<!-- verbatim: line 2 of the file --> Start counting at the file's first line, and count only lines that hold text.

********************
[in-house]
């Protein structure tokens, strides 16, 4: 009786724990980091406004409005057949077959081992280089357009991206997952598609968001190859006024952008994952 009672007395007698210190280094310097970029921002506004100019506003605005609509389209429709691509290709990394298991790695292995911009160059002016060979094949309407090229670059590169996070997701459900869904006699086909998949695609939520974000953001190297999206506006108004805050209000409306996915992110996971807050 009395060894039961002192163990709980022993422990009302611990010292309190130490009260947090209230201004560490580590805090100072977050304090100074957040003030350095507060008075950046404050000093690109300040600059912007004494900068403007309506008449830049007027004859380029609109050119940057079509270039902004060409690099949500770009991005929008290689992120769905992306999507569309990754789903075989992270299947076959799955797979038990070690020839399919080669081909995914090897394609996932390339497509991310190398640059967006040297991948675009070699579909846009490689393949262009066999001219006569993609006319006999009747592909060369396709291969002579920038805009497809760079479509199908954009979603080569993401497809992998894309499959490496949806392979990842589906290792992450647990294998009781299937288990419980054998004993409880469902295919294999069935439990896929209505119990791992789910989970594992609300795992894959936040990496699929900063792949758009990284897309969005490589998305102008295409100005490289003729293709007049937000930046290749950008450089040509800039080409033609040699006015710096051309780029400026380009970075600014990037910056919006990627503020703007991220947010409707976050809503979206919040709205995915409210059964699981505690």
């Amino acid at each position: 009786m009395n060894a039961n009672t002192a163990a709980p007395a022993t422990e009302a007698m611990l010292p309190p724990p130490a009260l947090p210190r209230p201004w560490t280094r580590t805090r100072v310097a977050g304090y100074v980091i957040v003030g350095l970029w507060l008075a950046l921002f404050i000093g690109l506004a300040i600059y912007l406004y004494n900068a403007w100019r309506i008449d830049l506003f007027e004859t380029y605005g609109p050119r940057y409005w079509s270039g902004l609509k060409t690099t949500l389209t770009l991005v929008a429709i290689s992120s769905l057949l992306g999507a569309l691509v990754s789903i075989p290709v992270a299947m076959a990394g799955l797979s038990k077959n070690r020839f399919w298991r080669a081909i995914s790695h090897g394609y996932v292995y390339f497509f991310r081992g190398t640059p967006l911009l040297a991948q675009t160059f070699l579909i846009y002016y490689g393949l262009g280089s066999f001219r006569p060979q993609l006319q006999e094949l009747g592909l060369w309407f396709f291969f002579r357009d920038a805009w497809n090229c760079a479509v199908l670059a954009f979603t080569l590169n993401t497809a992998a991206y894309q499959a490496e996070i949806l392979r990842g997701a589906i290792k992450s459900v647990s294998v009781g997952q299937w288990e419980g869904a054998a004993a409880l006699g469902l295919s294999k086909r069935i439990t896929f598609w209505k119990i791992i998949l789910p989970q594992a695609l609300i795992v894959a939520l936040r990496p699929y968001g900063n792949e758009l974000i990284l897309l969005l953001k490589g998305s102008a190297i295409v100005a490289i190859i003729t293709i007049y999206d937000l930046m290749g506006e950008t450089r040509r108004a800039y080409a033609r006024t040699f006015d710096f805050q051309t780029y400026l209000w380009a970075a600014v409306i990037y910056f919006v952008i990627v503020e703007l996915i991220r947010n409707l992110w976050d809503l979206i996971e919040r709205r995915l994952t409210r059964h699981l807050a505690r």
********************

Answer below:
């Protein structure tokens, strides 16, 4: 009786724990980091406004409005057949077959081992280089357009991206997952598609968001190859006024952008994952 009672007395007698210190280094310097970029921002506004100019506003605005609509389209429709691509290709990394298991790695292995911009160059002016060979094949309407090229670059590169996070997701459900869904006699086909998949695609939520974000953001190297999206506006108004805050209000409306996915992110996971807050 009395060894039961002192163990709980022993422990009302611990010292309190130490009260947090209230201004560490580590805090100072977050304090100074957040003030350095507060008075950046404050000093690109300040600059912007004494900068403007309506008449830049007027004859380029609109050119940057079509270039902004060409690099949500770009991005929008290689992120769905992306999507569309990754789903075989992270299947076959799955797979038990070690020839399919080669081909995914090897394609996932390339497509991310190398640059967006040297991948675009070699579909846009490689393949262009066999001219006569993609006319006999009747592909060369396709291969002579920038805009497809760079479509199908954009979603080569993401497809992998894309499959490496949806392979990842589906290792992450647990294998009781299937288990419980054998004993409880469902295919294999069935439990896929209505119990791992789910989970594992609300795992894959936040990496699929900063792949758009990284897309969005490589998305102008295409100005490289003729293709007049937000930046290749950008450089040509800039080409033609040699006015710096051309780029400026380009970075600014990037910056919006990627503020703007991220947010409707976050809503979206919040709205995915409210059964699981505690």